§ 154.

And methinks he should have let Homer and his wars of Troy alone, since his great zeal to truth or monarchy carried him to such a pitch of transport against philosophers and poets, that he tells us in his preface, that “there are too many in these days, who please themselves in running after the opinions of philosophers and poets, to find out such an original of government, as might promise them some title to liberty, to the great scandal of christianity, and bringing in of atheism.” And yet these heathens, philosopher Aristotle, and poet Homer, are not rejected by our zealous christian politician, whenever they offer any thing that seems to serve his turn; whether “to the great scandal of christianity and bringing in of atheism,” let him look. This I cannot but observe, in authors who it is visible write not for truth, how ready zeal for interest and party is to entitle christianity to their designs, and to charge atheism on those who will not without examining submit to their doctrines, and blindly swallow their nonsense.

But to return to his scripture history, our author farther tells us, p. 18, that “after the return of the Israelites out of bondage, God, out of a special care of them, chose Moses and Joshua successively to govern as princes in the place and stead of the supreme fathers.” If it be true, that they returned out of bondage, it must be in a state of freedom, and must imply, that both before and after this bondage they were free; unless our author will say, that changing of masters is returning out of bondage; or that a slave returns out of bondage, when he is removed from one galley to another. If then they returned out of bondage, it is plain that in those days, whatever our author in his preface says to the contrary, there was a difference between a son, a subject, and a slave; and that neither the patriarchs before, nor their rulers after this “Egyptian bondage numbered their sons or subjects amongst their possessions,” and disposed of them with as absolute a dominion, as they did their other goods.

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§ 155.

This is evident in Jacob, to whom Reuben offered his two sons as pledges; and Judah was at last surety for Benjamin’s safe return out of Egypt: which all had been vain, superfluous, and but a sort of mockery, if Jacob had had the same power over every one of his family, as he had over his ox or his ass, as an owner over his substance; and the offers that Reuben or Judah made had been such a security for returning of Benjamin, as if a man should take two lambs out of his lord’s flock, and offer one as security, that he will safely restore the other.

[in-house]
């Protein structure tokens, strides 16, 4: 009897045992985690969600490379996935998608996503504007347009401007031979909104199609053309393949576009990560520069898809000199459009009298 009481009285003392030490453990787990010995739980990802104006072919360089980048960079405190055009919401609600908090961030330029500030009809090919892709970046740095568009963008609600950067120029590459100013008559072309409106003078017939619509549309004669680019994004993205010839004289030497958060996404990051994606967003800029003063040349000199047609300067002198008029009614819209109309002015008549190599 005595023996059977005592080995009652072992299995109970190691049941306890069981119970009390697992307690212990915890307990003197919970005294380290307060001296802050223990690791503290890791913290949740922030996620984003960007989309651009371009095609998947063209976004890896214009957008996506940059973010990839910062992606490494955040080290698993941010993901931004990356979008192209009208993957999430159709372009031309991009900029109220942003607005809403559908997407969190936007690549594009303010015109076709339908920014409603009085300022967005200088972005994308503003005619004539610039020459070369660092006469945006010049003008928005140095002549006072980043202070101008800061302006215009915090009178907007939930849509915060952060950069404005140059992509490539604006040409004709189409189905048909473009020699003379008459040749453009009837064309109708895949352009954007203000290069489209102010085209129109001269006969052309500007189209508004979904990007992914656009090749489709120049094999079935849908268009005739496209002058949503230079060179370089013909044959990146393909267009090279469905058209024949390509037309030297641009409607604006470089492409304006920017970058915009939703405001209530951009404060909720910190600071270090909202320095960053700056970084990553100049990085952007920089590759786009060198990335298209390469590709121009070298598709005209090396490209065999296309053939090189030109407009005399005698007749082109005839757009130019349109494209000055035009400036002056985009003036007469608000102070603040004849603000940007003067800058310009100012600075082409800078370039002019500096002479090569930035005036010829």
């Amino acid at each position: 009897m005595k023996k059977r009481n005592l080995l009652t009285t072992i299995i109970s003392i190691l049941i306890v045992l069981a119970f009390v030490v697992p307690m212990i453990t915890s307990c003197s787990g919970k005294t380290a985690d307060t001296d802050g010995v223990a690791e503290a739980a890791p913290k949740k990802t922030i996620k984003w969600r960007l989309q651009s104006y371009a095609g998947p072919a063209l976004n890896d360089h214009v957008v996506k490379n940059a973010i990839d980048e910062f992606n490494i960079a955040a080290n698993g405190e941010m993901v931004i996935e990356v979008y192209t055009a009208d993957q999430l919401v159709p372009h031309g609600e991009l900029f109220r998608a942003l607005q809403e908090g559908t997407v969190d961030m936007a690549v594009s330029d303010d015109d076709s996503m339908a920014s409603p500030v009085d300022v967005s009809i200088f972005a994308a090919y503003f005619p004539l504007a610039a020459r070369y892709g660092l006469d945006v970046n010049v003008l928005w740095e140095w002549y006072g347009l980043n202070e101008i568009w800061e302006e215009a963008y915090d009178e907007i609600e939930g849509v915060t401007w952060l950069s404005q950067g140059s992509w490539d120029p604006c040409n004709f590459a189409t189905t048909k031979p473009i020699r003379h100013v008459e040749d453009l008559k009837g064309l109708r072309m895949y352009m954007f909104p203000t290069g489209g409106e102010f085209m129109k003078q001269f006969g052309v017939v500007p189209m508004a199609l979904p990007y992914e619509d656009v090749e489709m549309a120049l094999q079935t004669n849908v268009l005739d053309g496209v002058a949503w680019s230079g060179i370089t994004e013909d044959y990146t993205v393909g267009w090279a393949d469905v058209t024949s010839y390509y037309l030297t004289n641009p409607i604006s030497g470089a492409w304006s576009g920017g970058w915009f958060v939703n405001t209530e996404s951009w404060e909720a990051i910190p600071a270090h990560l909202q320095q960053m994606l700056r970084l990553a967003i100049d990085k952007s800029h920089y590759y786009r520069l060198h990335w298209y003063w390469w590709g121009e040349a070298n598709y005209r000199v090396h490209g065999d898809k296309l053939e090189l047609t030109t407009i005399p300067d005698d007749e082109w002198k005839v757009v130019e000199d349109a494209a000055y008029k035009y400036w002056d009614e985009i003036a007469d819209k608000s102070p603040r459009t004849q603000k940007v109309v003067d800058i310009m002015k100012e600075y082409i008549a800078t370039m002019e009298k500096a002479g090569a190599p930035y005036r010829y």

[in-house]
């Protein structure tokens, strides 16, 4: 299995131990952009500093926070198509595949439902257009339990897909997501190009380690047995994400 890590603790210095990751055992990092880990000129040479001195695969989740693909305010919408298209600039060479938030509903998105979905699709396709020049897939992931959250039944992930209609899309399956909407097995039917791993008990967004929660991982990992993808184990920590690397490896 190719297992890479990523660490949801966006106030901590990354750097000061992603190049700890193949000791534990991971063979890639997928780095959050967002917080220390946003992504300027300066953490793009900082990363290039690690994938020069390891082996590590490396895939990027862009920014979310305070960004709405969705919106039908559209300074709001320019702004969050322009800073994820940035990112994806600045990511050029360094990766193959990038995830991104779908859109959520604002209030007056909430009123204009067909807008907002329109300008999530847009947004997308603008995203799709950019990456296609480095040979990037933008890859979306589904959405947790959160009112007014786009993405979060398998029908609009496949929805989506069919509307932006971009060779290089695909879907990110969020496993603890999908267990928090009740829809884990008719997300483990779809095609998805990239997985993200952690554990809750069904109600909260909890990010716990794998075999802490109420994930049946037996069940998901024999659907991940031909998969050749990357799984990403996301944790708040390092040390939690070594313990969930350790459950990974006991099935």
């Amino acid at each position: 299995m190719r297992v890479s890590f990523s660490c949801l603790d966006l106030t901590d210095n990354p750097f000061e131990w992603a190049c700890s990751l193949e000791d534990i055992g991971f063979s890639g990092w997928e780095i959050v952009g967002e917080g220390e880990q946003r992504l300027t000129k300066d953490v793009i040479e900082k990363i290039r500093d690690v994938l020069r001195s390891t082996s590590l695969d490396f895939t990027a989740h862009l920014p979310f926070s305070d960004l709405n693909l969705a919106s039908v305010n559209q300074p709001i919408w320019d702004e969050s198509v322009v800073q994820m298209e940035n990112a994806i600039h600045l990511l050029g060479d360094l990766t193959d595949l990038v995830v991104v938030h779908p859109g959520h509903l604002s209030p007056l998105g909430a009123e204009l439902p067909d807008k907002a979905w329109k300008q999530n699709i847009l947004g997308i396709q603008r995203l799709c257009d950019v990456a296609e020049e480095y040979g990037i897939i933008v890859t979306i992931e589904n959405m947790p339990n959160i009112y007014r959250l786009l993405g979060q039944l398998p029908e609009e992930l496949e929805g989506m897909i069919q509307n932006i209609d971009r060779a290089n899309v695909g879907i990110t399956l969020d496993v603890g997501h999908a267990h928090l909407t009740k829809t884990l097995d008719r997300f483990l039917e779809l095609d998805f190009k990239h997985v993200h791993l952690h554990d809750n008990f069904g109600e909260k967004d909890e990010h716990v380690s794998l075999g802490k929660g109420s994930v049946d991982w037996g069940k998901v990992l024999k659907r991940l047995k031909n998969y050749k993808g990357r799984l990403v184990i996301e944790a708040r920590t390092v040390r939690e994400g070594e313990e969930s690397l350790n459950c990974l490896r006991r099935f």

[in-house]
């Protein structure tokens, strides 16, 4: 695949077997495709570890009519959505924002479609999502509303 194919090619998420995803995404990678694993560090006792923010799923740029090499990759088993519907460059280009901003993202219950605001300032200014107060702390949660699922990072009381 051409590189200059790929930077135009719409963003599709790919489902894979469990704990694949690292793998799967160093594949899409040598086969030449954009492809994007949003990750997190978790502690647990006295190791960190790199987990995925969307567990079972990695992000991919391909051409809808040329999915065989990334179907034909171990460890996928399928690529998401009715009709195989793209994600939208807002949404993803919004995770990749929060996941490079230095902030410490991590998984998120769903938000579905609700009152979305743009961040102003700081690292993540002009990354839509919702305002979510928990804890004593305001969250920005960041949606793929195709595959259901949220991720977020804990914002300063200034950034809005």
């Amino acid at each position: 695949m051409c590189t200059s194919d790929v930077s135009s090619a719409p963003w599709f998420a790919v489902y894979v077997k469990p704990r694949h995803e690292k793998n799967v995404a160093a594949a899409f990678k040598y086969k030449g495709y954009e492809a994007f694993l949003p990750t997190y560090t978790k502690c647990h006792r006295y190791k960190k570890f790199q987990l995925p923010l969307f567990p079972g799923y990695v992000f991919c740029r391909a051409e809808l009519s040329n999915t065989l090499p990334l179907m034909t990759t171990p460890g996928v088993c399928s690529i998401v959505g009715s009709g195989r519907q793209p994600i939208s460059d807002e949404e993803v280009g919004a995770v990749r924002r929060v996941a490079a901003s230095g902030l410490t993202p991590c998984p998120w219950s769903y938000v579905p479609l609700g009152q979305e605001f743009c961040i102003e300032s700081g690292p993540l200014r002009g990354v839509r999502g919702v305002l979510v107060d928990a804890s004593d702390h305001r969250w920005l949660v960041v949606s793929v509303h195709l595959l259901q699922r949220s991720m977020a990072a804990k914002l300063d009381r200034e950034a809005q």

§ 156.

When they were out of this bondage, what then? “God out of a special care of them, the Israelites.” It is well that once in his book he will allow God to have any care of the people: for in other places he speaks of mankind, as if God had no care of any part of them, but only of their monarchs, and that the rest of the people, the societies of men, were made as so many herds of cattle, only for the service, use, and pleasure of their princes.

§ 157.

“Chose Moses and Joshua successively to govern as princes;” a shrewd argument our author has found out to prove God’s care of the fatherly authority, and Adam’s heirs, that here, as an expression of his care of his own people, he chooses those for princes over them, that had not the least pretence to either. The persons chosen were Moses, of the tribe of Levi, and Joshua of the tribe of Ephraim, neither of which had any title of fatherhood. But, says our author, they were in the place and stead of the supreme fathers. If God had any where as plainly declared his choice of such fathers to be rulers, as he did of Moses and Joshua, we might believe Moses and Joshua were in their place and stead: but that being the question in debate, till that be better proved, Moses being chosen by God to be ruler of his people, will no more prove that government belonged to Adam’s heir, or to the fatherhood; than God’s choosing Aaron of the tribe of Levi to be priest, will prove that the priesthood belonged to Adam’s heir, or the prime fathers; since God would choose Aaron to be priest, and Moses ruler in Israel, though Edition: current; Page: [331] neither of those offices were settled on Adam’s heir, or the fatherhood.

§ 158.